Venezia in its own light


There are few doubts that Venice (or Venezia, as the locals call it) is a magical place. The magnificient architecture, the canals, the calli  – narrow and winding alleys – leading to unexpected views… everything concurs to create a really unique experience for those visiting this city. The more technically minded urbanists even know the science behind its unreal atmosphere: it’s all about the way light is reflected between the water and the baroque decorations of the buildings and landmarks. What begins just as an optical trick is perceived in a much more profound way, and it lead several commenters to write about “the poetry of Venetian light”. Among those better equipped to appreciate it there is of course a slew of artists who lived in or simply visited Venice. Tintoretto, Canaletto, Tiziano, Tiepolo, Bellini, Mantegna… the list would make a who’s who of high art. While in Venice they all did what they did best, and let the place inspire them to create new wonderful works. The results are exhibited in museums all over the world. They are masterpieces – but what about their origins?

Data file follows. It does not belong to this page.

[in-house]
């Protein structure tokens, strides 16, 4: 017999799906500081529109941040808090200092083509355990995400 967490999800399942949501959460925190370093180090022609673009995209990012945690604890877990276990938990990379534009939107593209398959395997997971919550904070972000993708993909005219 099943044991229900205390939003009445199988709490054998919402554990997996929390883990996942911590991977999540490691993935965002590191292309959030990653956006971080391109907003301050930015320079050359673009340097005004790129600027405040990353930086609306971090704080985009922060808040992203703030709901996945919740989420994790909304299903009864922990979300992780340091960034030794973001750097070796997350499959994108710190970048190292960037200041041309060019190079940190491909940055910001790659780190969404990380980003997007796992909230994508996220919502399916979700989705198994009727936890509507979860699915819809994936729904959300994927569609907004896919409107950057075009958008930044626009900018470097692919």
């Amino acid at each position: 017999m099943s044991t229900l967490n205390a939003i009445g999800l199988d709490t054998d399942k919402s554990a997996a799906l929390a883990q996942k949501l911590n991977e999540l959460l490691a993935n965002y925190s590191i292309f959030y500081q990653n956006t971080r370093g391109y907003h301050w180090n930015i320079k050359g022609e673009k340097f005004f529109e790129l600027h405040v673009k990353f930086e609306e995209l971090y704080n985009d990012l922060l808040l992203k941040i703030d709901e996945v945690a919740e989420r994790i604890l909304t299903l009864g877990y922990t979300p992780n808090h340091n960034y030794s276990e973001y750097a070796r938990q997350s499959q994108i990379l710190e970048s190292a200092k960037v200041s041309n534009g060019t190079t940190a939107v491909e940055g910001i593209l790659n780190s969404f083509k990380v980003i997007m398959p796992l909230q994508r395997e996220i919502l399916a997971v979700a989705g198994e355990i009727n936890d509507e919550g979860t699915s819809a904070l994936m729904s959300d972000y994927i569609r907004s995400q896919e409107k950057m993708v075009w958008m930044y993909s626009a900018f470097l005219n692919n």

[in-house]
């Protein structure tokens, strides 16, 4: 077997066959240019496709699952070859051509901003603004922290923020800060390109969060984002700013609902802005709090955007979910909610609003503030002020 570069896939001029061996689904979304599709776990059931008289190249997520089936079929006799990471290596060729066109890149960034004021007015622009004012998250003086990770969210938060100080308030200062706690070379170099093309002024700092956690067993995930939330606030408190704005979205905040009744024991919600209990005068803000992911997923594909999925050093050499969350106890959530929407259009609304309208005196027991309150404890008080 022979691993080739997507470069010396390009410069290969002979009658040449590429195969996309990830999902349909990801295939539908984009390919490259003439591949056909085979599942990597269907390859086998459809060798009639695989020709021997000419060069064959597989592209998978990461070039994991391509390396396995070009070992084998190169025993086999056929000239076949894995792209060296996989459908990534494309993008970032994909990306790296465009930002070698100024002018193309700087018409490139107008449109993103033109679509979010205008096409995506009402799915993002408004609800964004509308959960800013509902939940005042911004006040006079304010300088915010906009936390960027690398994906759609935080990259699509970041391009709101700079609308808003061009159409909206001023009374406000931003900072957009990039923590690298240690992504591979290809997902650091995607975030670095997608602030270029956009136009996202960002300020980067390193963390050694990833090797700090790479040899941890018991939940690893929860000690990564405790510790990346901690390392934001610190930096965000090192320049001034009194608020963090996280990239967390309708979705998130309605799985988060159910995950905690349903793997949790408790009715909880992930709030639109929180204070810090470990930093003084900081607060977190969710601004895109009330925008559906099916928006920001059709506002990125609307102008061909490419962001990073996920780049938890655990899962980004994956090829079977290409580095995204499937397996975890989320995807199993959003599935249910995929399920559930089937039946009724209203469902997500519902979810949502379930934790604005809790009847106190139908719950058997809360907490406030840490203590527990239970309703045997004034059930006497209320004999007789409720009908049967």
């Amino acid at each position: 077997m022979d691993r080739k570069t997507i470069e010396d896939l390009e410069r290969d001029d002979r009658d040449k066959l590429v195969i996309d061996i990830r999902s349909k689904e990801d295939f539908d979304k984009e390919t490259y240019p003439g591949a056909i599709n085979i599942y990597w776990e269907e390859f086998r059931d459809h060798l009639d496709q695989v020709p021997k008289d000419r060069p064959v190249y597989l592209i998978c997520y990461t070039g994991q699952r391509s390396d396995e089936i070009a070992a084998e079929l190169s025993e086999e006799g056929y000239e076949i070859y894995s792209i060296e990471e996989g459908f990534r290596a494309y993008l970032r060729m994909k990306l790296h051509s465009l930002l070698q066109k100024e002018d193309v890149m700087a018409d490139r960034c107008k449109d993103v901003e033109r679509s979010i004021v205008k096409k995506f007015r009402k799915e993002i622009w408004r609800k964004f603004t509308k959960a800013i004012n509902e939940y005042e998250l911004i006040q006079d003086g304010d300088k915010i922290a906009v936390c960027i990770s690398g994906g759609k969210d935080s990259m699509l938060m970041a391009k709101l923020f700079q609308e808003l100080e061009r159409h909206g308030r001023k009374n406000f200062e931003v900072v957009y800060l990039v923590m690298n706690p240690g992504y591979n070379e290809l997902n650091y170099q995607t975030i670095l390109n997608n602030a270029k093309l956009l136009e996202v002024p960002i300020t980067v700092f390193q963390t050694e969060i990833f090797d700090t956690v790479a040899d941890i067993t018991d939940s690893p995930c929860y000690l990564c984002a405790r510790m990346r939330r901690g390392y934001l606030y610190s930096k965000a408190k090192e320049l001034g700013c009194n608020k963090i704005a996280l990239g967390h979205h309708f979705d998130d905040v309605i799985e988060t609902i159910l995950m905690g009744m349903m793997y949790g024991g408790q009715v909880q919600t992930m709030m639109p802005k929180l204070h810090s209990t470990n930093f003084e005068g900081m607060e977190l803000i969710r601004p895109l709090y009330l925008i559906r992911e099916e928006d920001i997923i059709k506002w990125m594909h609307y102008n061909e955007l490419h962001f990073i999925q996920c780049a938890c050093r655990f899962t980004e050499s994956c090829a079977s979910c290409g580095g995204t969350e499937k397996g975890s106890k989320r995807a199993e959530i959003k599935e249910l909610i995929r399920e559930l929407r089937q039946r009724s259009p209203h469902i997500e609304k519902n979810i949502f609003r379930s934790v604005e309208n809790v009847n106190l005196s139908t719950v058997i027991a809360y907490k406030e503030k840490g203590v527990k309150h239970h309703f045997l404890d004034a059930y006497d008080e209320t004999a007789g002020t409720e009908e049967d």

A painting may take months of works, or weeks at the least. While the maestros imbued them with astounding technique, their works frequently missed the raw sense of marvel experienced right when the power of a view had inspired the artists to select one particular image. Also, age has often darkened the paint, so what we see today is but a shadow of the original intent. To catch that we have to look elsewhere. Enter the rarely glimpsed world of drawings. Both preparatory studies for paintings and complete works in their own, drawings tend to be considered somehow lesser art and they are victim to the frailty of the paper they were created on. Both conditions make them a sort of unknown territory even to many art lovers – but there are exceptions.

Between December 2014 and March 2015 Venice has been home to a breathtaking exhibition called La poesia della luce (‘The poetry of light’, indeed), featuring one hundred and thirty drawings created between the Sixteenth and the Nineteenth century in the city itself. Dozens of Italian and foreign artists were selected for their special attention to the Venetian light we mentioned above, and experiencing their works right where they were actually conceived makes for an unforgettable event, leading to appreciate them even better. The extremely delicate works were never exhibited in Italy together. They belong to several collections, the larger of which is owned by the National Art Gallery of Washington. Who knows when we’ll be able to live such a splendid event again – but in the meantime, Venezia and its special light will always be there for us.